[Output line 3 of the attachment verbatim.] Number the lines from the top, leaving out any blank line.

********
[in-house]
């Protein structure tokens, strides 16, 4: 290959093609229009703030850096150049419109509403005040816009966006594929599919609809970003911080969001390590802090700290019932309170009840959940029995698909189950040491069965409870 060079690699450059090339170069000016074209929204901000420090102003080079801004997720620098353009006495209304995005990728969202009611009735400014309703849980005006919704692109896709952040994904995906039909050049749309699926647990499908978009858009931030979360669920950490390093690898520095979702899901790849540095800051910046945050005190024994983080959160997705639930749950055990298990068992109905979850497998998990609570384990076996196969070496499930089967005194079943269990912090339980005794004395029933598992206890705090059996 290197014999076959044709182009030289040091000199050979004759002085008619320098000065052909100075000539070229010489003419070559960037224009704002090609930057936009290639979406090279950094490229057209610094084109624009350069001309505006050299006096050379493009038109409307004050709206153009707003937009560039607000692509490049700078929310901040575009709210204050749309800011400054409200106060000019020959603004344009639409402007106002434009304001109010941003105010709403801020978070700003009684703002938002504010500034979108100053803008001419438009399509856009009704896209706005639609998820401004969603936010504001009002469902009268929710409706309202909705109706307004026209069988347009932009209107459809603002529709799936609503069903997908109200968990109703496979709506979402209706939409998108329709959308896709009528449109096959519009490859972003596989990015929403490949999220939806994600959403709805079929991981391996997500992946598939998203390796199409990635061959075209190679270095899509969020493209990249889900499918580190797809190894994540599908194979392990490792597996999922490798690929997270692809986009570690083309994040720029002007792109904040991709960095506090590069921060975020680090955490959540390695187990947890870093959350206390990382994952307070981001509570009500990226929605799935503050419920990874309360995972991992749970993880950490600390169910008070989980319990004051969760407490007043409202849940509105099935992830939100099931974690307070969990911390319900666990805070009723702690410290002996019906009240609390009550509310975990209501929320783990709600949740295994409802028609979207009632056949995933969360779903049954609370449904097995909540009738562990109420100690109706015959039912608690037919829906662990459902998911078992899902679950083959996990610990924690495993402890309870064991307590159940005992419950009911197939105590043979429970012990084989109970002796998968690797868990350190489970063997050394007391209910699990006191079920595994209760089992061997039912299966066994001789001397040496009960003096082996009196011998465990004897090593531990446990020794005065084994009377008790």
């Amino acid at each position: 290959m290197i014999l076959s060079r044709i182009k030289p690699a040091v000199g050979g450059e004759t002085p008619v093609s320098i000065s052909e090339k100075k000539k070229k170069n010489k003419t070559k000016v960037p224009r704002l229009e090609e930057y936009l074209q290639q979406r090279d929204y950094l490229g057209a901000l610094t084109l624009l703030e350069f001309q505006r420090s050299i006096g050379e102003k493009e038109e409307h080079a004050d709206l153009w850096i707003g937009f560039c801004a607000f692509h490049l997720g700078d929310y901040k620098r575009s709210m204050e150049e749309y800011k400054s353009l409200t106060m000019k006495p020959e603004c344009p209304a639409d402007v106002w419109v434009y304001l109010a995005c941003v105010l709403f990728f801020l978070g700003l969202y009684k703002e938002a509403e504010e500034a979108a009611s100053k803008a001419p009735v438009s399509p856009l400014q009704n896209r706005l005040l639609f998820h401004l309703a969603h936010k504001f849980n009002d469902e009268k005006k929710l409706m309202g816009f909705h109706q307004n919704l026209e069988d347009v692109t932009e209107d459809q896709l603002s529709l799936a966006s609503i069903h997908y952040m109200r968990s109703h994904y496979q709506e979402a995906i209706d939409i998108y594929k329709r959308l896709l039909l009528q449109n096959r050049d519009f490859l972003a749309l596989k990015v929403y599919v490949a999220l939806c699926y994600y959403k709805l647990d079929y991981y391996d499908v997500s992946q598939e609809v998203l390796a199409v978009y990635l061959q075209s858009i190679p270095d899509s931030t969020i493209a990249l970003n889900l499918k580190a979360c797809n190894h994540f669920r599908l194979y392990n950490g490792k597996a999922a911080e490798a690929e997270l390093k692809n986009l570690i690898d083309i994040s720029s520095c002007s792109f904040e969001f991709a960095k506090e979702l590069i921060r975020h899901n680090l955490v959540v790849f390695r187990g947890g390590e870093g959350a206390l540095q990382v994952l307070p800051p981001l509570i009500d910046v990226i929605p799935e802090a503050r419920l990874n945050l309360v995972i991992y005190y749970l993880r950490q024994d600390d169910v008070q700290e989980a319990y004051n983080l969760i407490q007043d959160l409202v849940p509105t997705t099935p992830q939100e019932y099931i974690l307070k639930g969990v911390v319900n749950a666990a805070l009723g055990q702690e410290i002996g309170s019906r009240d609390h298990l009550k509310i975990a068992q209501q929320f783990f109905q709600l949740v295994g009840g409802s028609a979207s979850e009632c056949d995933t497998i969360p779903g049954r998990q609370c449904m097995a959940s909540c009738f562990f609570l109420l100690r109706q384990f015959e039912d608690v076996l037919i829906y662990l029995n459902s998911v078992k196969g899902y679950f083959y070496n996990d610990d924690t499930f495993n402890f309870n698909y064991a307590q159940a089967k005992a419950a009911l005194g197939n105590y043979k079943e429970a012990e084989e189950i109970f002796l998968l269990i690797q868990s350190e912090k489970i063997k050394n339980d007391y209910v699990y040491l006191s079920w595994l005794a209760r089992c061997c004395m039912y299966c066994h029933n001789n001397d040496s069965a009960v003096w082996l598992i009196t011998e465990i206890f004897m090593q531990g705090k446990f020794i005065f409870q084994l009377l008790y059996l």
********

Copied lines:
């Amino acid at each position: 290959m290197i014999l076959s060079r044709i182009k030289p690699a040091v000199g050979g450059e004759t002085p008619v093609s320098i000065s052909e090339k100075k000539k070229k170069n010489k003419t070559k000016v960037p224009r704002l229009e090609e930057y936009l074209q290639q979406r090279d929204y950094l490229g057209a901000l610094t084109l624009l703030e350069f001309q505006r420090s050299i006096g050379e102003k493009e038109e409307h080079a004050d709206l153009w850096i707003g937009f560039c801004a607000f692509h490049l997720g700078d929310y901040k620098r575009s709210m204050e150049e749309y800011k400054s353009l409200t106060m000019k006495p020959e603004c344009p209304a639409d402007v106002w419109v434009y304001l109010a995005c941003v105010l709403f990728f801020l978070g700003l969202y009684k703002e938002a509403e504010e500034a979108a009611s100053k803008a001419p009735v438009s399509p856009l400014q009704n896209r706005l005040l639609f998820h401004l309703a969603h936010k504001f849980n009002d469902e009268k005006k929710l409706m309202g816009f909705h109706q307004n919704l026209e069988d347009v692109t932009e209107d459809q896709l603002s529709l799936a966006s609503i069903h997908y952040m109200r968990s109703h994904y496979q709506e979402a995906i209706d939409i998108y594929k329709r959308l896709l039909l009528q449109n096959r050049d519009f490859l972003a749309l596989k990015v929403y599919v490949a999220l939806c699926y994600y959403k709805l647990d079929y991981y391996d499908v997500s992946q598939e609809v998203l390796a199409v978009y990635l061959q075209s858009i190679p270095d899509s931030t969020i493209a990249l970003n889900l499918k580190a979360c797809n190894h994540f669920r599908l194979y392990n950490g490792k597996a999922a911080e490798a690929e997270l390093k692809n986009l570690i690898d083309i994040s720029s520095c002007s792109f904040e969001f991709a960095k506090e979702l590069i921060r975020h899901n680090l955490v959540v790849f390695r187990g947890g390590e870093g959350a206390l540095q990382v994952l307070p800051p981001l509570i009500d910046v990226i929605p799935e802090a503050r419920l990874n945050l309360v995972i991992y005190y749970l993880r950490q024994d600390d169910v008070q700290e989980a319990y004051n983080l969760i407490q007043d959160l409202v849940p509105t997705t099935p992830q939100e019932y099931i974690l307070k639930g969990v911390v319900n749950a666990a805070l009723g055990q702690e410290i002996g309170s019906r009240d609390h298990l009550k509310i975990a068992q209501q929320f783990f109905q709600l949740v295994g009840g409802s028609a979207s979850e009632c056949d995933t497998i969360p779903g049954r998990q609370c449904m097995a959940s909540c009738f562990f609570l109420l100690r109706q384990f015959e039912d608690v076996l037919i829906y662990l029995n459902s998911v078992k196969g899902y679950f083959y070496n996990d610990d924690t499930f495993n402890f309870n698909y064991a307590q159940a089967k005992a419950a009911l005194g197939n105590y043979k079943e429970a012990e084989e189950i109970f002796l998968l269990i690797q868990s350190e912090k489970i063997k050394n339980d007391y209910v699990y040491l006191s079920w595994l005794a209760r089992c061997c004395m039912y299966c066994h029933n001789n001397d040496s069965a009960v003096w082996l598992i009196t011998e465990i206890f004897m090593q531990g705090k446990f020794i005065f409870q084994l009377l008790y059996l």